Garvey: Back-to-Africa black nationalist, Founder of United Negro Improvement Association & African Communities League, Wanted those of African ancestry to redeem Africa and for European colonial powers to leave it.

Washington: Mainstream African American spokesperson; sometimes labeled an accommodated; helped raise funds for black educational institutions


Marx's definitions of commodification, alienation, and commodification of labor

What are commodification: created things --> things created to be sold

alienation:  estrangement of the self from the meaning of existence--especially the meaning people used to find in work (e.g. by becoming a cog in a machine)

commodification of labor: people's work & effort becoming a thing to be bought and sold like any other commodity


Weber says this about class consciousness

What is: a class will only take action under certain cultural conditions and if the class members recognize their economic situation and its consequences.  


Durkheim says these are the functions of crime/deviance

Crime offers society the opportunity to reinforce its norms by punishing the deviant.

Or change its norms, and not punish the deviant.


One of Cooley's main ideas: this self (name & briefly describe three elements)

“The Looking Glass Self”

1.Idea of other’s perception 2.Idea of other’s judgment 3.Self feeling


DuBois' 1899 work The Philadelphia Negro discussed this

Strong empirical work to demonstrate that the problem of black people did not stem from their own actions or inabilites, but from the difficulties they faced as former slaves in a world of white supremacy.


Marx's definitions of commodity fetishism, base, & superstructure 
Commodity fetishism: treating things as people, and people as things (more technical: seeing commodities as objects rather than social relationships)

base: means of production & relations of production (the 'really important' stuff according to Marx)--'deep' structure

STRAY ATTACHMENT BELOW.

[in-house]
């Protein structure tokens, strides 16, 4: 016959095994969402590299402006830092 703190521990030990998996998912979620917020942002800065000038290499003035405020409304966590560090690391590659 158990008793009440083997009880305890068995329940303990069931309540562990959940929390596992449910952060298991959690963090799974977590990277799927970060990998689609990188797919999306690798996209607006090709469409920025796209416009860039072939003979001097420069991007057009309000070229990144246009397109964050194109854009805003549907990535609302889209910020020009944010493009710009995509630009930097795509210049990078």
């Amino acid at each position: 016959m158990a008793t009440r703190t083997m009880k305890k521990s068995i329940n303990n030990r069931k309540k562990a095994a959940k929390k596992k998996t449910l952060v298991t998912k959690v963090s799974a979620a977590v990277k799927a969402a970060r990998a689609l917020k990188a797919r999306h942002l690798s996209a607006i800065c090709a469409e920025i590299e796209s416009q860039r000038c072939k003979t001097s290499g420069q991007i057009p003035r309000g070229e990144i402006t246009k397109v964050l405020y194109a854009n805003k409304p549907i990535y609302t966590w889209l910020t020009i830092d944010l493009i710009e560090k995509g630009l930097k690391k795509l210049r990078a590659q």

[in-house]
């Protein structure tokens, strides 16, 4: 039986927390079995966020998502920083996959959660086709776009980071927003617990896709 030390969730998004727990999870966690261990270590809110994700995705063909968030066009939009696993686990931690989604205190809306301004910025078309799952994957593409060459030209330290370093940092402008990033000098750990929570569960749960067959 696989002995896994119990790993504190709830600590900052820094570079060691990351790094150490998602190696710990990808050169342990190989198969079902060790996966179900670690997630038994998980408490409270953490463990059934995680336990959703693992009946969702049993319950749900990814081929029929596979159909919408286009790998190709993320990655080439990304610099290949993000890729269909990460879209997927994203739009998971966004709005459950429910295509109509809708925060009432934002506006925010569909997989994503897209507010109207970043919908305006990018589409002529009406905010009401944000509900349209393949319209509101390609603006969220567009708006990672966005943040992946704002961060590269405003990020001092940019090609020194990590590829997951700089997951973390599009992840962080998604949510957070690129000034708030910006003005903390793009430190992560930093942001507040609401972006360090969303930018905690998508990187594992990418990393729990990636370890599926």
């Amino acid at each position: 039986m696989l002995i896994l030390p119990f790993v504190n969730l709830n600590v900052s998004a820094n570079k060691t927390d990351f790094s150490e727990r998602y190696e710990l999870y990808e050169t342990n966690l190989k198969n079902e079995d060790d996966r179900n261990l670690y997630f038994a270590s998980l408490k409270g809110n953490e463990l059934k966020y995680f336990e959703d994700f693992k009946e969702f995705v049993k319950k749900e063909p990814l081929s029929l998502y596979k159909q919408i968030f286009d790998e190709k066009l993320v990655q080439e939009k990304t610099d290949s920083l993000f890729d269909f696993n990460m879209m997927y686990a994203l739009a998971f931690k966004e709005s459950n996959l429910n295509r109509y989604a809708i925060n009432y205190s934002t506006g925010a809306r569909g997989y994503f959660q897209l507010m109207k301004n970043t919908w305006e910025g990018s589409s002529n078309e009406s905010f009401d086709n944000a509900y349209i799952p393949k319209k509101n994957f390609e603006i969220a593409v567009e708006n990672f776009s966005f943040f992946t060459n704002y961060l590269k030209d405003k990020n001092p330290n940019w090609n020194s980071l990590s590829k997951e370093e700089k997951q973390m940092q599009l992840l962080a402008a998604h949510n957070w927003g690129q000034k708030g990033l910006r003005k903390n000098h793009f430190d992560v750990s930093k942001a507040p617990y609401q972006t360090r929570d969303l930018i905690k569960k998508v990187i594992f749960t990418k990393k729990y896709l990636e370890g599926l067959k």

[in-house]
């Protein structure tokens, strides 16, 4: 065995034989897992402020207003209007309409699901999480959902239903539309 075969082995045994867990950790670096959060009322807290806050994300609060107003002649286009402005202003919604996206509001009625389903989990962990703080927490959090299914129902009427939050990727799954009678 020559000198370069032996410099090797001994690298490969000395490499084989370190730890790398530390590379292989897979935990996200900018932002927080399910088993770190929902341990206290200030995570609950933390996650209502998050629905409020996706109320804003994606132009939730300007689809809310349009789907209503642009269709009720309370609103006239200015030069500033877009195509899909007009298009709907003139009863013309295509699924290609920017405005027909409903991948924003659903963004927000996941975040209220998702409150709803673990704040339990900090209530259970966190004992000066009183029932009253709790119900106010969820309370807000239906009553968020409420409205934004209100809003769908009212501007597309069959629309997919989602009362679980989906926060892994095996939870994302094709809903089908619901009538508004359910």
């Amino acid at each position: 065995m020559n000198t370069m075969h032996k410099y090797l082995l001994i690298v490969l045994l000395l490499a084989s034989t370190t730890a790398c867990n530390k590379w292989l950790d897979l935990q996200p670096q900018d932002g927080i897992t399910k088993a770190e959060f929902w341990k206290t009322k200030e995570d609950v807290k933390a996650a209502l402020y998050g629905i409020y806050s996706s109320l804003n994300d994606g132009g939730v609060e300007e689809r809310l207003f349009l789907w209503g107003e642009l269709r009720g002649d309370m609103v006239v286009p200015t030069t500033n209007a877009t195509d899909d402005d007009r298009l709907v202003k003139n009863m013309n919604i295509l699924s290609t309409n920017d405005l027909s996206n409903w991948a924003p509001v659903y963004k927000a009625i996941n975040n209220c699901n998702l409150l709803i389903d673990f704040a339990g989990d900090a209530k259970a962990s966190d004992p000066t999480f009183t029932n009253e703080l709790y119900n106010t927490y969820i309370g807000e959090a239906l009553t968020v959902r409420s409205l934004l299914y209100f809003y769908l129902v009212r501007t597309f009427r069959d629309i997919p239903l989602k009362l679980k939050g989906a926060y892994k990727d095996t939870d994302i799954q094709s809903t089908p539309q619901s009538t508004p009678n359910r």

superstructure: culture, ideas, etc. (the stuff we think is really important but actually arises from the economic base)


Weber says this drives historical progress in capitalism (name & describe)

What is rationality/rationalization: Capitalism causes us to focus on trying to attain the highest level of efficiency in everything.  


Durkheim distinguishes between these kinds of solidarity

What are mechanical solidarity: In traditional societies, integration or cohesion is/was based on the homogeneity of social groups and their values.

& organic solidarity: In modern societies, we are hetergeneous and contribute to solidarity/cohesion by playing a specialized role. Our values have to be negotiated.


Three aspects of Mead's thinking about the self (name & briefly describe)

1.The social development of self: self arises in the child’s social experience, using language & symbols

2.The Self as Object: reflexive self; similar to Cooley's looking glass self. I can consider myself: look at myself as though I am an object. What I see when I view myself is adopted from the way others see me.

3.The “I” and the “Me”: “I“ is the creative, impulsive part of Self that changes the world around.“Me“ is the judgmental, controlling part of self that has been imprinted by the world around.“I“ acts, “Me“ constrains.


Three key ideas of DuBois' 1903 The Souls of Black Folk (1903) -- name & describe

Color line – socially constructed black/white division that is collective/individual, historical/existential, conscious/irrational

Veil – a sense of being shut out from other race’s experience (Al Young: whites can’t see black experience, not the other way around.

Double Consciousness – sense of being perceived as an outsider by others that prevents formation of a unified self